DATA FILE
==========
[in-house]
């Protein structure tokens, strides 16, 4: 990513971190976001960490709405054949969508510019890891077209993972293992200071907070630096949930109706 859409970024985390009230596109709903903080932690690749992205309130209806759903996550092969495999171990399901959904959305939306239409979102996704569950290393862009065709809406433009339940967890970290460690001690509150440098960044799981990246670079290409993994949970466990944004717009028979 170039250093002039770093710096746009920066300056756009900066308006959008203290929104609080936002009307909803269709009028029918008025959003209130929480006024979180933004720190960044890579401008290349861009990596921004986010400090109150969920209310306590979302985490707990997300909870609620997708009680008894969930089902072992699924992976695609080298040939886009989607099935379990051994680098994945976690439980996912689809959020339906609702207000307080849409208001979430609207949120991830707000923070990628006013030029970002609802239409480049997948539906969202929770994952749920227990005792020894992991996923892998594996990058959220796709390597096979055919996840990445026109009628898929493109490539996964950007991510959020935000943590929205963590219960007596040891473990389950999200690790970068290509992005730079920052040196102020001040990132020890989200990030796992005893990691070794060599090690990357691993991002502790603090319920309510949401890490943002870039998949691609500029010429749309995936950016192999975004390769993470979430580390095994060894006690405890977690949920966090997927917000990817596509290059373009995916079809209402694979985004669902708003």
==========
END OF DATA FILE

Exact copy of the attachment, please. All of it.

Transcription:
[in-house]
């Protein structure tokens, strides 16, 4: 990513971190976001960490709405054949969508510019890891077209993972293992200071907070630096949930109706 859409970024985390009230596109709903903080932690690749992205309130209806759903996550092969495999171990399901959904959305939306239409979102996704569950290393862009065709809406433009339940967890970290460690001690509150440098960044799981990246670079290409993994949970466990944004717009028979 170039250093002039770093710096746009920066300056756009900066308006959008203290929104609080936002009307909803269709009028029918008025959003209130929480006024979180933004720190960044890579401008290349861009990596921004986010400090109150969920209310306590979302985490707990997300909870609620997708009680008894969930089902072992699924992976695609080298040939886009989607099935379990051994680098994945976690439980996912689809959020339906609702207000307080849409208001979430609207949120991830707000923070990628006013030029970002609802239409480049997948539906969202929770994952749920227990005792020894992991996923892998594996990058959220796709390597096979055919996840990445026109009628898929493109490539996964950007991510959020935000943590929205963590219960007596040891473990389950999200690790970068290509992005730079920052040196102020001040990132020890989200990030796992005893990691070794060599090690990357691993991002502790603090319920309510949401890490943002870039998949691609500029010429749309995936950016192999975004390769993470979430580390095994060894006690405890977690949920966090997927917000990817596509290059373009995916079809209402694979985004669902708003």